Sustainable fashion

Houston nonprofit that's upcycling textiles and clothing opens new store

Magpies & Peacocks has prevented over 220,000 pounds of textiles in landfills by upcycling fabrics for new fashion items. The nonprofit now has a new store to keep up with demand. Magpies & Peacocks/Instagram

Magpies & Peacocks, the nation's only nonprofit design house that collects and reuses post consumer textiles, clothing, and accessories, opens their first permanent retail space in Houston on Saturday, June 1. The Co:Lab Marketplace will be located inside the organization's current warehouse space in Houston's East End.

The 6,000-square-foot space holds luxury upcycled sustainable clothing, jewelry, accessories, and home decor, along with partner sustainable and ethical brands. There will also be a bar offering cocktails and coffee, a lounge area, and a capsule gallery featuring the work of local artists.

Ahshia Berry, vice president and director of communications at Magpies & Peacock, tells InnovationMap that sustainable and ethical brands such as Akoma 1260, Alice D'Italia, Onata Fragrances, and Three Lumps of Sugar, will be available in store.

"People have bought from us from the beginning, but we've grown to that place where we were gettings calls and emails all the time," says Berry in speaking why the organization decided to open a permanent retail space. "We've always had the product as the vehicle for the message and we hope that the impact that the shop has is that not only do you get some cool upcycled products, you get what we're behind."

Sustainability and avoiding unnecessary waste — coupled with fashion — are the goals of the nonprofit, which is also a part of the United Nations Alliance for Sustainable Fashion.

"[We are] diverting textiles from landfills to disrupt the waste in the fashion industry and to teach the next generation of designers artists how to be sustainable and have circularity in their design," Berry says.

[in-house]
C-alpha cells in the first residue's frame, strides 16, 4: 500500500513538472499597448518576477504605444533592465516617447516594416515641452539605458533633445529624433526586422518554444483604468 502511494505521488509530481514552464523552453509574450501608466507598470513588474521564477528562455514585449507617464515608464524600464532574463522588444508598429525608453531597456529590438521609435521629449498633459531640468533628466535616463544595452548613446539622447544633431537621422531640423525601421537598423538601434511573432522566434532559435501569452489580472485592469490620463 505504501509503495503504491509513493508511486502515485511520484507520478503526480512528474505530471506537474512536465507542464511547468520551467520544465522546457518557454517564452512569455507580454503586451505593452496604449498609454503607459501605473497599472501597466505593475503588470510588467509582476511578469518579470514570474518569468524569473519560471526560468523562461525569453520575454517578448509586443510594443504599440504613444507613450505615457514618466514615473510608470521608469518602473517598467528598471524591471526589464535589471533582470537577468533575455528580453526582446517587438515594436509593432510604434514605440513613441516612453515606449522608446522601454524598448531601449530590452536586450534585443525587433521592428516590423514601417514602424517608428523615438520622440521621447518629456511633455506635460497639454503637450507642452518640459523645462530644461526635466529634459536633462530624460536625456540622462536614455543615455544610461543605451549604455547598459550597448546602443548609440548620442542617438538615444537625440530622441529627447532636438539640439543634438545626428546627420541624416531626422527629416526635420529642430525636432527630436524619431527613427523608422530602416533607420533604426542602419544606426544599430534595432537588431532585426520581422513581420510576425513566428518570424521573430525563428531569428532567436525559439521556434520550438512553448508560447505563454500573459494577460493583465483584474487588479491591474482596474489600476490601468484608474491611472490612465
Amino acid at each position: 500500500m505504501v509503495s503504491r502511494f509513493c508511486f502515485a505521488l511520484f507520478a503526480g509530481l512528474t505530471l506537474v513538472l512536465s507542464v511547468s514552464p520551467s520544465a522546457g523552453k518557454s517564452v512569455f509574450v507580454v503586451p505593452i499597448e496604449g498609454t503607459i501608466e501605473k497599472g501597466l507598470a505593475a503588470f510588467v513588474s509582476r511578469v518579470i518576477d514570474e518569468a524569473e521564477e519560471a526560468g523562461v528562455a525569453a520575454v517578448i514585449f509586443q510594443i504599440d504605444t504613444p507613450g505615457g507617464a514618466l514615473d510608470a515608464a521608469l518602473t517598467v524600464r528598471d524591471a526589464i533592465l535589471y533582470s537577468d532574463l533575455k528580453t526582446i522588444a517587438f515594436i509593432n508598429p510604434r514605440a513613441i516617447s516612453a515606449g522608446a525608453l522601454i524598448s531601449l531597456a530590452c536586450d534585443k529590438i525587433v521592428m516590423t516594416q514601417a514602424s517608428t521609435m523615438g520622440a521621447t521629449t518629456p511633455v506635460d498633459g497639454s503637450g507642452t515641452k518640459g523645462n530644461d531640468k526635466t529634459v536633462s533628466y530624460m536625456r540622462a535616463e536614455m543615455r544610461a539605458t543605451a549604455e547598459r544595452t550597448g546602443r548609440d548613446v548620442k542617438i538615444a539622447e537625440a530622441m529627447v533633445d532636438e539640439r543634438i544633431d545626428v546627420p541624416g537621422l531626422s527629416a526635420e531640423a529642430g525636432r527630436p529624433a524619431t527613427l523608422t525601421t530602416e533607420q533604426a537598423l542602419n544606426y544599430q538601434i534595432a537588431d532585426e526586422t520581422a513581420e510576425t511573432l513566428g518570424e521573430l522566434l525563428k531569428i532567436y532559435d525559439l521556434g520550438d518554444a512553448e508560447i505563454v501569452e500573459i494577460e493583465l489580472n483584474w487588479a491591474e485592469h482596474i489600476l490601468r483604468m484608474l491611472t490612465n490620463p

Magpies & Peacocks was founded by Sarah-Jayne Smith, CEO, in 2011 after she gathered 50 women together for an event called "Closet Deposits" in effort to live a more sustainable lifestyle, according to Berry. With this event, Smith was able to collect an estimated 3,000 pounds of consumer textiles. Smith was determined to educate individuals about the side of fashion many aren't aware of and the waste that overconsumption creates, Berry shares.

"We have diverted about 220,000 pounds of post-consumer textile waste from landfill," says Berry, "and we have upcycled about 5,000 products."

The organization, which has been located in the East End warehouse for three years, currently has two full-time and four temporary employees. Magpies & Peacocks has an advisory board of six and executive board of 10.

"Each year we evolve, Texas is the perfect place to do manufacturing because we're a port city, we have enough space, and you can still rent pretty cheaply here," says Berry. "We make everything here in Houston, nothing gets shipped away, we work with makers and a small batch manufacturer right here in Houston and Sarah-Jayne still makes a good bit of our own things, and all of our designers are from here."

Berry tells InnovationMap that Magpies & Peacocks also partners with local organizations and businesses.

"We are in five stores currently, and probably before the end of the year, another five and possibly the airport," Berry says. Berry adds that the nonprofit has also done projects with Visit Houston, including upcycling and designing the cadet uniform for the visitor bureau's moon landing mascot Spacey Casey.

"That was made from a tablecloth that The Events Company donated to us," says Berry. "We're also supported by the Houston Arts Alliance … and we've been granted by Patagonia."

Sales from the retail store directly fund nonprofit arts and environmental programming and their community give back initiatives.

"We also have e-commerce and there are products you can buy online," Berry says. "Sixty to seventy percent of our profits come from our upcycled products."